The Peripatetic Reviewer

STANLEY: An Adventurer Explored by Richard HallHoughton Mifflin, $12.50
Of all the books of adventurous travel published in the nineteenth century, the two by Henry Stanley, How I Found Livingstone and Through the Dark Continent, were probably the most widely read. But who was Stanley? Who paid him to find the long lost Livingstone? And why was the Royal Geographical Society so down on him? The questions are answered in this provocative and fascinating biography.
To begin with, Richard Hall had Stanley’s cryptic diaries, from which the less creditable episodes had been torn out, an immense correspondence, and an unfinished autobiography, carefully sanitized by the explorer’s widow. In addition he had the unstinting help of Richard Stanley, the explorer’s grandson, and his own remarkable skill in solving the riddles about a loveless youngster who, by fierce determination, rose to fame.
He was born in 1841, the illegitimate son of John Rowlands, a Welsh farmer. The boy was shunned by his mother, educated in an orphanage, and, when he ran off to Liverpool, so subjected to drudgery that at the age of seventeen, five days before Christmas, he signed on as a cabin boy on a packet bound for New Orleans.
America gave him the opportunity England had denied. In New Orleans he was befriended and adopted by a prosperous cotton broker, Henry Stanley, and took Stanley’s name. In the Civil War, having no real allegiance, he fought on both sides, first in the Louisiana Infantry, and then, after his capture, on a federal warship. He began to make his mark when he went west as a free-lance reporter. He wrote of how Generals Sherman and Sheridan sought to “pacify” the Indians, and his graphic dispatches from the Plains eventually brought him to the attention of James Gordon Bennett, the editor of the New York Herald, who was looking for sensational material. The western experience taught young Stanley hardihood, to write swiftly and graphically, and to be ruthlessly competitive. Along the way he became a friend of Mark Twain’s and was naturalized.
Stanley’s first assignment for Bennett was to accompany Sir Robert Napier’s army in Abyssinia in its overwhelming campaign against the demented Emperor Theodore. The British resented him as a Yankee journalist, but with fast work and well-placed bribes, his dispatches appeared in the Herald a week before the British journalists caught up with him. Bennett followed up this scoop by sending Stanley to Zanzibar with an unlimited bank account, commissioned to find Dr. Livingstone, the African explorer and a British national hero, lost for two years and whereabouts unknown. In London the Royal Geographical Society raised funds for Livingstone’s relief; Kirk, the British consul in Zanzibar, was making languid efforts, but it was Stanley, with his iron will and the loyalty he inspired in the natives, who found the aged doctor, indeed on the verge of collapse, gave him his immortal greeting and a bottle of champagne, and then stayed on with him for four months while together they explored Lake Tanganyika. Livingstone refused to leave Africa (where he was to die a year later), and when Stanley returned to Zanzibar to send off his magnificent story, the British Relief Expedition, newly arrived, met him with suspicion and dismay.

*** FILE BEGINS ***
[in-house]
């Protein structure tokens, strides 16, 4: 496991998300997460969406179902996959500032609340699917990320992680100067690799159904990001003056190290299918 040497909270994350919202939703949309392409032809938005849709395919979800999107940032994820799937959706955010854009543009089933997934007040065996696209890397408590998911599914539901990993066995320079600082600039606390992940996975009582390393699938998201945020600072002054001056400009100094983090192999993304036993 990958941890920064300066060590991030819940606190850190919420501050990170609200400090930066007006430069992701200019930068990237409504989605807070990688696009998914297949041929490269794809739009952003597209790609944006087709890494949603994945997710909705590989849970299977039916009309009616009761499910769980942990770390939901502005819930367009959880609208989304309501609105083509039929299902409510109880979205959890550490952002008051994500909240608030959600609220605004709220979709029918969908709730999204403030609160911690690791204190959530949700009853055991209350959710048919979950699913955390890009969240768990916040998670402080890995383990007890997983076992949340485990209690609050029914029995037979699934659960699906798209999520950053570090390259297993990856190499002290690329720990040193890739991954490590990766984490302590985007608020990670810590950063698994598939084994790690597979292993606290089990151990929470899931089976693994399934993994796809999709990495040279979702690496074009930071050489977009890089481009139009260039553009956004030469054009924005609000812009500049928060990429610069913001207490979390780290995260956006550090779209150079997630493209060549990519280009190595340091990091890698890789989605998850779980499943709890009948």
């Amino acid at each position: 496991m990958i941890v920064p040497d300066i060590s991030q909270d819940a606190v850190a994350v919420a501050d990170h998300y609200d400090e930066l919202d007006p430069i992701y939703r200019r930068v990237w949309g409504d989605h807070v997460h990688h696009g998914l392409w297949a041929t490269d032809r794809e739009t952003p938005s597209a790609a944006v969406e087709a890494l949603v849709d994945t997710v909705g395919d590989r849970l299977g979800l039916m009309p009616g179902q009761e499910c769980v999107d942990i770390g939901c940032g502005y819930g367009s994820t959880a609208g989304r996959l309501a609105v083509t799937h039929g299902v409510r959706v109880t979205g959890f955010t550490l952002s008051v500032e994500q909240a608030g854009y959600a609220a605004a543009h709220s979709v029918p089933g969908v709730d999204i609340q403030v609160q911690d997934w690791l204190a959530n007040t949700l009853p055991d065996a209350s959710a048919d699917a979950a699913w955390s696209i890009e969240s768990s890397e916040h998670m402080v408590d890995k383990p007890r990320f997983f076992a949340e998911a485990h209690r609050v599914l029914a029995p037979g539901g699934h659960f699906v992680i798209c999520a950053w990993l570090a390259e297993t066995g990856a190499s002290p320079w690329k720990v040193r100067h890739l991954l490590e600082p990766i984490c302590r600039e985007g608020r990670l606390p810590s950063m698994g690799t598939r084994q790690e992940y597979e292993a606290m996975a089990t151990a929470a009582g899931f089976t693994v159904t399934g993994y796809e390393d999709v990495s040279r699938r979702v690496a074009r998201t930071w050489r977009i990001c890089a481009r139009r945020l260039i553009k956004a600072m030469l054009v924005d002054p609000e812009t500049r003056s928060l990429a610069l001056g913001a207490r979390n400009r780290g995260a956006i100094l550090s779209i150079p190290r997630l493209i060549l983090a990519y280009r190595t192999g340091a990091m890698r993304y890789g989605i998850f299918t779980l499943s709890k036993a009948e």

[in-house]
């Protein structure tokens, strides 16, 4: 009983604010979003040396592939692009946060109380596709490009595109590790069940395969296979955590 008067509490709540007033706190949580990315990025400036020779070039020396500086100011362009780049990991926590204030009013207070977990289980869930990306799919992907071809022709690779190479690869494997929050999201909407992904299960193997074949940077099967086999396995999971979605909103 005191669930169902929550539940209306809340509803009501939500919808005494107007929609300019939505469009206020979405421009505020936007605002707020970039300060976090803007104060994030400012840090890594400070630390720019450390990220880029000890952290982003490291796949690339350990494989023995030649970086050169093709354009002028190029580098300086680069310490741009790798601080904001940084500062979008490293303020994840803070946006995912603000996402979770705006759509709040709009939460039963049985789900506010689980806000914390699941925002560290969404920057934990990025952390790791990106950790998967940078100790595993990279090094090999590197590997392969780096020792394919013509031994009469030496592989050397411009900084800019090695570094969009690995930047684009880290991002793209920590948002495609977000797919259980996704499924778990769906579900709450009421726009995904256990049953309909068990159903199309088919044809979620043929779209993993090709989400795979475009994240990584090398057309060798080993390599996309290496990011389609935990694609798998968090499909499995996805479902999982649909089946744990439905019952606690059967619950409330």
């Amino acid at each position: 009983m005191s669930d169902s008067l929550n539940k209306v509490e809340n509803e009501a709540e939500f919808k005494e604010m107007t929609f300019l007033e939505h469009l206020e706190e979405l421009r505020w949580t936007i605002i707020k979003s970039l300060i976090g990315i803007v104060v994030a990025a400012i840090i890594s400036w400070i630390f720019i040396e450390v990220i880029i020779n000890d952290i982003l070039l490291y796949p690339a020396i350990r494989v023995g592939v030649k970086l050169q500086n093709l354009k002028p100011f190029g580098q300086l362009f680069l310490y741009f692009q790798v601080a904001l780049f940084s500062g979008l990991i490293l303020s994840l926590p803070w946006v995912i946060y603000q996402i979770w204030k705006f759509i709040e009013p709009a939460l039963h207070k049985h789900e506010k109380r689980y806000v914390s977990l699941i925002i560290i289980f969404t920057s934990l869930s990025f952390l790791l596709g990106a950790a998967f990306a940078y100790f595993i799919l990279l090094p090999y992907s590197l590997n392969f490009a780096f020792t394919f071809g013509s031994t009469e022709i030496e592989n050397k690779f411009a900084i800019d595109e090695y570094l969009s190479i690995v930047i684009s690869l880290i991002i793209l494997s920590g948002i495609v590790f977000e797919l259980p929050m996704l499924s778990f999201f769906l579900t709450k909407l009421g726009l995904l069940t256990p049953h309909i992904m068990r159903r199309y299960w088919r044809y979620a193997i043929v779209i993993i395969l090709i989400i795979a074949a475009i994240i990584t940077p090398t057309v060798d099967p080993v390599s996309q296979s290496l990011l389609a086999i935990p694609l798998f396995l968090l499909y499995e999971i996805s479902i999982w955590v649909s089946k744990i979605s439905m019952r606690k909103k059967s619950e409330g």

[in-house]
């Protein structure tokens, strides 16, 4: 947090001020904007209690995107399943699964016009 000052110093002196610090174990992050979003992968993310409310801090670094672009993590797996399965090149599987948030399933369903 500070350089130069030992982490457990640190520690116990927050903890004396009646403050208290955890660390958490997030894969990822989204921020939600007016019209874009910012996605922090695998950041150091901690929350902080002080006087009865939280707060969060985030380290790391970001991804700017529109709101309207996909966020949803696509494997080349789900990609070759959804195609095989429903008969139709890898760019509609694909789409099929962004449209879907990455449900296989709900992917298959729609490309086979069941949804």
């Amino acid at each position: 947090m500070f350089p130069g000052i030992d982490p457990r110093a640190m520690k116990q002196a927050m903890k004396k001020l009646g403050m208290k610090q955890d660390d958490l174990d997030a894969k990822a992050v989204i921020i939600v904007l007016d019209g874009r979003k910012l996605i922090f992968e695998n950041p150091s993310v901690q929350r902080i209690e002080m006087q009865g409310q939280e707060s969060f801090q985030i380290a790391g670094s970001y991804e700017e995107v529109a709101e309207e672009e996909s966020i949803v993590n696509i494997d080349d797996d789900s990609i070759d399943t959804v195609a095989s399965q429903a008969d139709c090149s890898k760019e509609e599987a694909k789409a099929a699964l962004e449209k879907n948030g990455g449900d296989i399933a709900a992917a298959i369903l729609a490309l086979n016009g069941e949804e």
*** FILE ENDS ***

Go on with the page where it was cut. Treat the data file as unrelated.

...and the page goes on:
Livingstone’s appreciative letters helped to quell the prejudice in London, and when Stanley received a gold medal from the hands of Queen Victoria, his enemies in the Royal Geographical Society were silenced.
Stanley’s second expedition was one of vindication, and when he had crossed Africa and emerged by way of the Congo, battling his way through hostile tribes and surviving the deadly malaria, his commitment to Africa was absolute. He became the secret agent of King Leopold II of the Belgians, and in that era of imperialism, the colony which he carved out of the Congo with his amazing stamina was the largest and richest of them all.
It is in the telling of Stanley’s tormented private life that the biographer touches our feelings. Stanley, who had known so little love in boyhood, had no better luck with the women of whom he was enamored in his prime. He was jilted by the New York beauty Alice Pike, and his long-delayed marriage to Dorothy Tennant was consummated when his strength was ebbing. “I was not sent into the world to be happy,” he wrote, “nor to search for happiness. I was sent for a special work.”
A MONTH OF SUNDAYS by John Updike Knopf, $6.95
This is the story, in the form of a sardonic confession, written by a Protestant minister during his enforced “retreat” in a desert sanatorium. Having lost interest in his family and confidence in his faith (“I have no faith. Or, rather, I have faith, but it doesn’t seem to apply,” he tells his father), the Reverend Tom Mansfield has solaced himself making love to Alicia (“Alicia in bed was a revelation”), the thickwaisted, bespectacled organist, and then to a few others, including the wife of his leading deacon, “by way of being helpful.” After the scandal, rather than defrock him, his bishop sends Tom west for a thirty-day dry-out under the stern eye of Ms. Frynne, manageress of a rest home where the therapy requires that he eschew religion, play golf and poker with the other inmates, and write down whatever comes to mind.